If our children are struggling with spirituality (“The struggle for teen spirituality,” Oct. 28), then we need to look at the parents, teachers, and the greater surroundings in which we have placed our children. Spirituality is a learned behavior. Belief in God begins as an internal spark, but if it is not kept lit by the people around us, each one of us will struggle to keep it alive in ourselves and in others.
Spirituality for a child must start the moment a pregnancy begins. We say that God works through nature, but how many of us have internalized this concept? How many of us have given this over to our children and students? Math, reading, science, and history are all part of God’s world. But we have separated it out so that subjects of learning, including “sacred studies,” are somehow distinct and different from God’s world.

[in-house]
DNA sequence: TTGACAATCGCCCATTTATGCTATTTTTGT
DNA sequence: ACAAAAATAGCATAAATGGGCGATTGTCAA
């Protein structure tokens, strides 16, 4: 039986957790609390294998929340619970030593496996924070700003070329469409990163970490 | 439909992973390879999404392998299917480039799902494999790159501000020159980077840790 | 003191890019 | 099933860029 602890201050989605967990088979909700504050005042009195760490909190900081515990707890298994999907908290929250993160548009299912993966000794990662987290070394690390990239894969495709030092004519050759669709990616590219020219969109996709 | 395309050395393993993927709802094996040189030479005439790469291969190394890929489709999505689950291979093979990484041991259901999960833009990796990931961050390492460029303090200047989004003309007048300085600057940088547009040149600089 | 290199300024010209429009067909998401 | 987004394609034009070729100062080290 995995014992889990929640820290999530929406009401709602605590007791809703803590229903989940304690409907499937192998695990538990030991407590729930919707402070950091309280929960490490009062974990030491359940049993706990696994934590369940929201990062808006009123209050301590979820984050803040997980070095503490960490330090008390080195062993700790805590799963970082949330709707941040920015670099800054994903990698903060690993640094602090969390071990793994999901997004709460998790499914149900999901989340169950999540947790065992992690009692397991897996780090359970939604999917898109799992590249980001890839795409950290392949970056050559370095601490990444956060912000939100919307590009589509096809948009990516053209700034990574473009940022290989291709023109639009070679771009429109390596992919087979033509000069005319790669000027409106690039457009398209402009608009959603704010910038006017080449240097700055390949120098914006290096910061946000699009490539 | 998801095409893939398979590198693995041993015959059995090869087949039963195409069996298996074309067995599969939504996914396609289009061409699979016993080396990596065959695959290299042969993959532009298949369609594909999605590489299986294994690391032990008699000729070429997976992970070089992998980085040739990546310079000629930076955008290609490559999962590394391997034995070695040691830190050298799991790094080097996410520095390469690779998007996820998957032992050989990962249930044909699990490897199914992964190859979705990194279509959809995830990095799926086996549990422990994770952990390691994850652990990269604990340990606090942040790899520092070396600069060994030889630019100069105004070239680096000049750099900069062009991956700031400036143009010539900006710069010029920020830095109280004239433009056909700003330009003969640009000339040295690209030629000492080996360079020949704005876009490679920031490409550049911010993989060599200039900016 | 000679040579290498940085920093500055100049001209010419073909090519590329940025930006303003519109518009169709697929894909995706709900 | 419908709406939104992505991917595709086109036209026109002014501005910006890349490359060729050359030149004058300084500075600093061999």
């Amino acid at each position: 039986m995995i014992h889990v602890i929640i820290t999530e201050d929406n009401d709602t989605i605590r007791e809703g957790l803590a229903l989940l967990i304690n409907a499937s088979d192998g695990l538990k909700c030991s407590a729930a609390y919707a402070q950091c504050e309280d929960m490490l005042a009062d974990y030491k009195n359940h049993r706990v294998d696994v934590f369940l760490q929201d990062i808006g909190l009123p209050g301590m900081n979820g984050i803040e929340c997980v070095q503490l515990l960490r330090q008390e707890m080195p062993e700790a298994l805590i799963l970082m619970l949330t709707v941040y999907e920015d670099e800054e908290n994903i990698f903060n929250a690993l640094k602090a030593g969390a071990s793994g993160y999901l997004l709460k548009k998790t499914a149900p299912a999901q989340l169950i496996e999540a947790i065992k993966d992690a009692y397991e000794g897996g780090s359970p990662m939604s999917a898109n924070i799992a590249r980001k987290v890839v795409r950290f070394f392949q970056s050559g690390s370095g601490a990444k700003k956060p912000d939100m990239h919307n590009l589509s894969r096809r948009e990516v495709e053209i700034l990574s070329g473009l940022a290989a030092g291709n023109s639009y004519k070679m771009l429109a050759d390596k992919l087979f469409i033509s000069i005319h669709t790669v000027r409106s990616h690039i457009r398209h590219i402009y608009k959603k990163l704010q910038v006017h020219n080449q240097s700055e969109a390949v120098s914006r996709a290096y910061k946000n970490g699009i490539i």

Our schools, synagogues, and homes are filled with non-believers in the classic sense – they practice religion but do not necessarily believe in God. A quick anonymous vote would prove that, I believe.
Rabbi Yaakov Glasser is quoted in the article as saying, “My most important goal is to reveal to parents…the questions that are bothering kids about Judaism, what is it they’re struggling with.” Maybe the parents are struggling, too. It is time to talk about the gorilla in the room; this crisis is not just about our teens.